"I know," said Cotton. His voice was tired. "I know. We still can't nail the bastard, even with her help. And God forbid if we set her up as bait and he actually did shoot her down in the street. I couldn't forgive myself if that happened."

ANDIE STOPPED AT a diner for lunch, so discouraged she could barely swallow the soup she ordered. She had been so certain she could come back to New York and, in short order, somehow have Rafael either in federal custody or dead. She had honestly been thinking "dead," as if there would be some big dramatic shoot-out, which would certainly juice up a slow news day, and Rafael would be killed. Looked at logically, now that she was here, she couldn't say how she had arrived at that scenario. This wasn't like the sudden impressions she had concerning other people; she'd never had one relating to herself.

Her plan, if it could be called a plan, had been big in scope but very sketchy on details. Now that she was here, she felt pretty foolish. She hadn't thought anything out, which was so unlike her she could only shake her head. She wasn't brave, she wasn't intrepid, she wasn't any kind of heroine, but she had conceived of this grand scheme without having any way of carrying it out. What the hell was wrong with her?

Unless she really was meant to die here-unless her death would be the avenue by which Rafael was finally put away for good.

Blindly she stared out the window at the street, with its endless stream of pedestrians. She wasn't afraid of death, but she was afraid of not being good enough to go back to the place where Alban was. She had tried hard to become a more worthwhile human being, to work for what she had in life, to stop using her looks and sex to get what she wanted, but only eight months had passed. Eight months, stacked against fifteen years, was bound to be on the light end of the scale. If she died now, had she gotten enough attagirl points to make a difference?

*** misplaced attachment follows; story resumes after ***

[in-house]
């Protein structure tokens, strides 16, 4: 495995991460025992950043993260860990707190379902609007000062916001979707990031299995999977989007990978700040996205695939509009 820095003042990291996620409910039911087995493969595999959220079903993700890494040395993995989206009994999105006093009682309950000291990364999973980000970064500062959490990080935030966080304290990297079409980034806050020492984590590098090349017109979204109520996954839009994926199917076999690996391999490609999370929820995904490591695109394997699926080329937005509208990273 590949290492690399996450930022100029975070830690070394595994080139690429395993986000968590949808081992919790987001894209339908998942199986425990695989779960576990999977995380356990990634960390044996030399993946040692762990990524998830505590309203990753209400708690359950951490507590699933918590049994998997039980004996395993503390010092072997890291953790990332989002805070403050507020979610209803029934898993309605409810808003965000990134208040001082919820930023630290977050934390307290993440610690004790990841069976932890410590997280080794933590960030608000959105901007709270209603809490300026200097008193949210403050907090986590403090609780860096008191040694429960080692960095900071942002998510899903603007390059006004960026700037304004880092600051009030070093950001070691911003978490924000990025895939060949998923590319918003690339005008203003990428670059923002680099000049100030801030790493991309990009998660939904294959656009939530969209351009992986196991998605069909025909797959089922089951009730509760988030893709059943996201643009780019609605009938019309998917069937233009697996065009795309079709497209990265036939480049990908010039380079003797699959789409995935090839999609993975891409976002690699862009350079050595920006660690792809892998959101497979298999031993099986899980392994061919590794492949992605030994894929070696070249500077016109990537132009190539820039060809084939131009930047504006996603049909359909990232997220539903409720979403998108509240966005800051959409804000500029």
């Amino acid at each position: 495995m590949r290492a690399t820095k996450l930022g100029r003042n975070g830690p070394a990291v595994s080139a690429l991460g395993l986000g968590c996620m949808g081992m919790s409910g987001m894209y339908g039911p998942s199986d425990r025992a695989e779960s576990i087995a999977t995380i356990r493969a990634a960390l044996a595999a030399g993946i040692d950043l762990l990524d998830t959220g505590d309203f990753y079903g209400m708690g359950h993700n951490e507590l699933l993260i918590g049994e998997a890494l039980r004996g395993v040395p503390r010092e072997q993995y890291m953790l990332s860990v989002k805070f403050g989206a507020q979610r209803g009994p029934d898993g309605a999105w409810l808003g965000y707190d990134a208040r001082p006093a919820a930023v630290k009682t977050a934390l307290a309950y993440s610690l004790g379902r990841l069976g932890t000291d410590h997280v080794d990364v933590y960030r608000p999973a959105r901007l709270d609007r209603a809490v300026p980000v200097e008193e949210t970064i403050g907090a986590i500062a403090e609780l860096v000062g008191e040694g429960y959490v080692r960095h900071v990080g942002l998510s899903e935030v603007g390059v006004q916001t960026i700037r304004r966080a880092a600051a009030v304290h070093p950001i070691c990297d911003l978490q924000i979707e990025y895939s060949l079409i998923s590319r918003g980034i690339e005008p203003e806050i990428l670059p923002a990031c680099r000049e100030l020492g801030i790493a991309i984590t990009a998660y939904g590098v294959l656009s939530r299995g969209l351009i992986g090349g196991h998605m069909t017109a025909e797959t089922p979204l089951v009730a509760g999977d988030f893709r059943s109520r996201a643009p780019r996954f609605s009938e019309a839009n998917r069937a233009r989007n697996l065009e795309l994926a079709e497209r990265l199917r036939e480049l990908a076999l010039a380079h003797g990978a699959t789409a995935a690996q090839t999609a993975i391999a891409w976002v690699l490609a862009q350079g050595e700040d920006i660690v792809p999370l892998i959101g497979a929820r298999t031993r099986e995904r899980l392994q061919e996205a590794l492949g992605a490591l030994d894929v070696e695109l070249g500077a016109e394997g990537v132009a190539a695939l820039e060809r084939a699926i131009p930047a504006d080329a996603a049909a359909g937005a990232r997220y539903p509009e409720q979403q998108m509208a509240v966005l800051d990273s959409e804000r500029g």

Maybe her death, a final death, was the true test. A greater love hath no man, and all that. If it came down to it, and her death was what it took to bring Rafael down, then she would do it. Somehow she'd get the courage to do it.

But oh, she didn't want to leave Simon. Despite their history, what was between them felt new and tremulous, barely explored. And despite his history, despite telling herself that he was the bad choice to end all bad choices, she wanted to place her hands along his beard-roughened jaw, look into the dark opal colors of his eyes, and watch tenderness bloom where before there had been only emptiness.

She wanted the time to get to know him, really know him. She wanted more than the superficial knowledge he'd given her during their question-and-answer session at the IHOP. She wanted to tell him silly jokes and make him laugh, she wanted to share meals with him, she wanted to be with him as he changed from a man who sutured his own wounds to someone who could let others help him.

He was so alone. If she died, what would happen to him? Would he stay on the path he'd chosen, or would he return to his old ways? She didn't believe she was so unique that he could never find anyone else he could love, but the question was: Would he? Would he try? Or would he wall himself off even more solidly than he had been before? She knew the answer to that, because she had seen how completely he shut down all the overtures she'd made during their afternoon together, refusing even to tell her his name. He hadn't wanted her to kiss him, either; she remembered how he'd frozen, at first, as if about to push her away. But he hadn't; something in him had craved being held, being kissed, and when he had started kissing her in return she had felt as if she'd never before been kissed so deeply, so hungrily.